With the success of the “miracle growth” of the East Asian Tigers by adopting openness or export-oriented strategies, several developing countries including China and India are also adopting the strategy of openness as part of their economic and industrial development. As part of the such strategy to attract multinational corporation investment...

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7. Shanghai and Yangtze River Delta: A Revolving Relationship

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pp. 123-154

On 1 May 2008, the whole line of the 36-kilometre cross-sea bridge, spanning Hangzhou Bay, was opened to traffic. As the world’s longest cross-sea bridge to date, it has cut the land-route distance between Ningbo and Shanghai by more than 120 kilometre...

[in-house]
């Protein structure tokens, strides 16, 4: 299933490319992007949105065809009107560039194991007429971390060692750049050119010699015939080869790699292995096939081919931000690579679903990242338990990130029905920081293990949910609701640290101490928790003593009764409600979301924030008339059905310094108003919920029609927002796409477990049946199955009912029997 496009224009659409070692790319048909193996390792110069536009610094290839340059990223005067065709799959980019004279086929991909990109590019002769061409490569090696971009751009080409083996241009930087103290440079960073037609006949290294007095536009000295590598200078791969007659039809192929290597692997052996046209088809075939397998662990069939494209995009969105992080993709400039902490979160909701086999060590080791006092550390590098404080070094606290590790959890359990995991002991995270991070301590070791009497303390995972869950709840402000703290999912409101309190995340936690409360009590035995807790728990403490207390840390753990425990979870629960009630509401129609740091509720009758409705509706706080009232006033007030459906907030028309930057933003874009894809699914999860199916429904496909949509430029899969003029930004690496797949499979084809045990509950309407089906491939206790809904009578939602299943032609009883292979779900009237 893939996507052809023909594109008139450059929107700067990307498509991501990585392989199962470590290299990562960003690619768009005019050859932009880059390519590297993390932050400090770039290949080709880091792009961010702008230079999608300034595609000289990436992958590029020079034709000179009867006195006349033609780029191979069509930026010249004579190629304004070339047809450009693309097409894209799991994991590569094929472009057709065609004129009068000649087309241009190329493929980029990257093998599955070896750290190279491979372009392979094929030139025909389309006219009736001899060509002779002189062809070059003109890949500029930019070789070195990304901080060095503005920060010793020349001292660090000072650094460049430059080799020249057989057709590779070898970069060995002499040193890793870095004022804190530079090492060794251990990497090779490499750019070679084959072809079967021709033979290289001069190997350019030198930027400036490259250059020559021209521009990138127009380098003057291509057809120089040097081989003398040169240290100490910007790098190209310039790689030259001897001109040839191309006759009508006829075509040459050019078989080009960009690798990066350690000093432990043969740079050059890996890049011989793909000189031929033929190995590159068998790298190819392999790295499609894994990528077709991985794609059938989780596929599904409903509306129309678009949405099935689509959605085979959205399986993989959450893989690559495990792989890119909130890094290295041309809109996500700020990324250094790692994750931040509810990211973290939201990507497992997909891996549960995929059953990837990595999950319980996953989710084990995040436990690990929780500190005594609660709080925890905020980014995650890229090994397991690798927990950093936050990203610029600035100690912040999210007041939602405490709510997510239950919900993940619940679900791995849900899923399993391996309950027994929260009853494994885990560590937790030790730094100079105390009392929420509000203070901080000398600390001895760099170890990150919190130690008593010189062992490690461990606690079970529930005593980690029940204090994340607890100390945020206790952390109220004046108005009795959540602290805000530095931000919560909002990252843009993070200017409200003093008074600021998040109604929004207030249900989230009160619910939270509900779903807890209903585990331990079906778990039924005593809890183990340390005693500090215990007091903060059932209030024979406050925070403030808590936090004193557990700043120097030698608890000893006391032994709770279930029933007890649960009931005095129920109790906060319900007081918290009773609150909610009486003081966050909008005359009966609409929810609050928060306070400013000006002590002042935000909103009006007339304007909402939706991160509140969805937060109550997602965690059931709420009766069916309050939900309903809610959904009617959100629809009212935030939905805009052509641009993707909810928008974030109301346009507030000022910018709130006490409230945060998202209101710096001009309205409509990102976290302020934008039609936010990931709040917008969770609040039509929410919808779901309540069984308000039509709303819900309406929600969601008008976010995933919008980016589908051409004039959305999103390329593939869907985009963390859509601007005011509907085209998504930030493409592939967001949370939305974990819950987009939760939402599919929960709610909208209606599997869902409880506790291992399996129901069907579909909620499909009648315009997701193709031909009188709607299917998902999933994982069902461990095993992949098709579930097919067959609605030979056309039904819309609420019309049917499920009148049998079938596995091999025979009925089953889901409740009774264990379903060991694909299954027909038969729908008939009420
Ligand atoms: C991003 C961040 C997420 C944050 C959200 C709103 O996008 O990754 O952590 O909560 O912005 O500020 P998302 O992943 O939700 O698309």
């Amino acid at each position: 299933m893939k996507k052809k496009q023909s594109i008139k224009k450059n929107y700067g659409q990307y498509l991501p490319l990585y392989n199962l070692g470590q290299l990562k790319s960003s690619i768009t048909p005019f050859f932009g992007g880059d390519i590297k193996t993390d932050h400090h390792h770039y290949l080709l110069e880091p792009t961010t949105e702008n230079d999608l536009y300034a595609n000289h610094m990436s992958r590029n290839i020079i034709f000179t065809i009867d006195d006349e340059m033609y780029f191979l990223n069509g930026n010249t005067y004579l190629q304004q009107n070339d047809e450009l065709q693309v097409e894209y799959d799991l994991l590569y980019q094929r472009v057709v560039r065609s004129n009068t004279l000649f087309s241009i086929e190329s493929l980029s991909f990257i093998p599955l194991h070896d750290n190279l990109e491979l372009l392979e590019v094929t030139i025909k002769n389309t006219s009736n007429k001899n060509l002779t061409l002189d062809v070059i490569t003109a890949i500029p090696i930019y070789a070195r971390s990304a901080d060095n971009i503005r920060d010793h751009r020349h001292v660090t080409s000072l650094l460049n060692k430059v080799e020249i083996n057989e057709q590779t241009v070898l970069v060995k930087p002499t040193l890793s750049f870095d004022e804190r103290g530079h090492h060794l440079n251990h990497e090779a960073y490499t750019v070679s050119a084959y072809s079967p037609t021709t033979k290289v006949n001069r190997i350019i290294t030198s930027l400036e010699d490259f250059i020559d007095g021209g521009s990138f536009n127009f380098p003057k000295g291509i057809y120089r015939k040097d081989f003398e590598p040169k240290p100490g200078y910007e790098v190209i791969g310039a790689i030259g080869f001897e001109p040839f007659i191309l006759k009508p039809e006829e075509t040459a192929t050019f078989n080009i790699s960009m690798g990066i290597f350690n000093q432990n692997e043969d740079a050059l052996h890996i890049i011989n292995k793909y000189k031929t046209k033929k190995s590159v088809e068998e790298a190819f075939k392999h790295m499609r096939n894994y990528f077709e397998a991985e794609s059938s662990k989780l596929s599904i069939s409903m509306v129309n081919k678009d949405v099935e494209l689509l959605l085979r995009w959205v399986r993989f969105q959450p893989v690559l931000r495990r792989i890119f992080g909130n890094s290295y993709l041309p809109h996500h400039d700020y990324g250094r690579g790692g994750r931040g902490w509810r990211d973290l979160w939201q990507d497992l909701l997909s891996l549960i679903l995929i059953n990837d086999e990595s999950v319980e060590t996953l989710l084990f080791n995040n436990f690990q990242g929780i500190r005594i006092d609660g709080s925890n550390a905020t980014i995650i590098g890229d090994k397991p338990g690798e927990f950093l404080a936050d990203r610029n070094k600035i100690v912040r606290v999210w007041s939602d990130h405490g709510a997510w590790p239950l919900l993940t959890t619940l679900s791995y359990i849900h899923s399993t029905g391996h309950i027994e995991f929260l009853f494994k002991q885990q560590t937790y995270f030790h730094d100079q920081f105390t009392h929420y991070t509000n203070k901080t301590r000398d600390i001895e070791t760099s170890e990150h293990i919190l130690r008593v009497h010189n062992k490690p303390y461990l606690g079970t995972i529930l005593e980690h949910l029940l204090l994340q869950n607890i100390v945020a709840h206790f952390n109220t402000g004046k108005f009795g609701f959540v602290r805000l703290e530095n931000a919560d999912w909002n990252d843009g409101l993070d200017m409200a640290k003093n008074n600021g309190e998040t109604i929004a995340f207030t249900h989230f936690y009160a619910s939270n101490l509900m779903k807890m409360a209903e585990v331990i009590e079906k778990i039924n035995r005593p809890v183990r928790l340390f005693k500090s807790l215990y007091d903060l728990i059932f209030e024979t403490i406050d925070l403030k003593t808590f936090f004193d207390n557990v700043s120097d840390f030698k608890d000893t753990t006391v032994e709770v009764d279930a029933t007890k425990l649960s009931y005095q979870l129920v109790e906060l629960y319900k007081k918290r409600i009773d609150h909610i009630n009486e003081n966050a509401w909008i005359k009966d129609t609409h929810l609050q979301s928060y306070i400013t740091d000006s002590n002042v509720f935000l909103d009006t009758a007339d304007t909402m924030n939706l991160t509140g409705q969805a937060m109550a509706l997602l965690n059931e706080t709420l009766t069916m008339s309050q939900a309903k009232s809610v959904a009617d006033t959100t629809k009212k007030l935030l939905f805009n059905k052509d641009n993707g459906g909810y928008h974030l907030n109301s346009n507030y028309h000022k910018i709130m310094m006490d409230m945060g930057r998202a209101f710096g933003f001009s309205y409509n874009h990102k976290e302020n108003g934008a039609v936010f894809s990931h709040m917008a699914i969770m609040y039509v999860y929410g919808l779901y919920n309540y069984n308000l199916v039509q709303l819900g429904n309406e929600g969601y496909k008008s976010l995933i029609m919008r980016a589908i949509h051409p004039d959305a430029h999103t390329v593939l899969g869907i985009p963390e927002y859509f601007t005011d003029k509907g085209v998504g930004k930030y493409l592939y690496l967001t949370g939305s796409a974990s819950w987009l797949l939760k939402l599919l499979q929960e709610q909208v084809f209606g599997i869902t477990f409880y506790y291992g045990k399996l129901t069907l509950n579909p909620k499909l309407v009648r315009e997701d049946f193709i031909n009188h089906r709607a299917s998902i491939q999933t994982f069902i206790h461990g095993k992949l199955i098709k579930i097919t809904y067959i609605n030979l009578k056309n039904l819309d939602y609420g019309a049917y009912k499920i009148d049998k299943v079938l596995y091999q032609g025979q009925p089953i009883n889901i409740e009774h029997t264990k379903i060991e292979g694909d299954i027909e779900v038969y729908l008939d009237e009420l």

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8. Recent Developments in Yangtze River Delta and Singapore's Investment

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pp. 155-178

Yangtze River Delta region, covers a total of sixteen cities, namely, Shanghai City, eight cities in Jiangsu Province (Nanjing, Suzhou, Wuxi, Changzhou, Zhenjiang, Yangzhou, Taizhou and Nantong), and seven cities in Zhejiang Province (Hangzhou, Ningbo, Huzhou, Jiaxing, Shaoxing, Zhoushan and Taizhou)...

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9. Bohai Rim's Regional Development: Problems and Policy Options

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pp. 179-210

Located at the heart of Northeast Asia and along the coast of the West Pacific, the Bohai Rim comprises two municipalities and three provinces (Beijing, Tianjin, Hebei, Liaoning and Shandong...

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10. Qingdao's New Development Strategies

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pp. 211-234

Qingdao sits on the southeastern side of the Shandong Peninsula, and is near to Mountain Lao and Yellow Sea. It is a unique coastal city with fascinating views and a mild climate. Qingdao has seven urban districts...

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11. Sino-Singapore Tianjin Eco-city: Features of a Model of Sustainable Living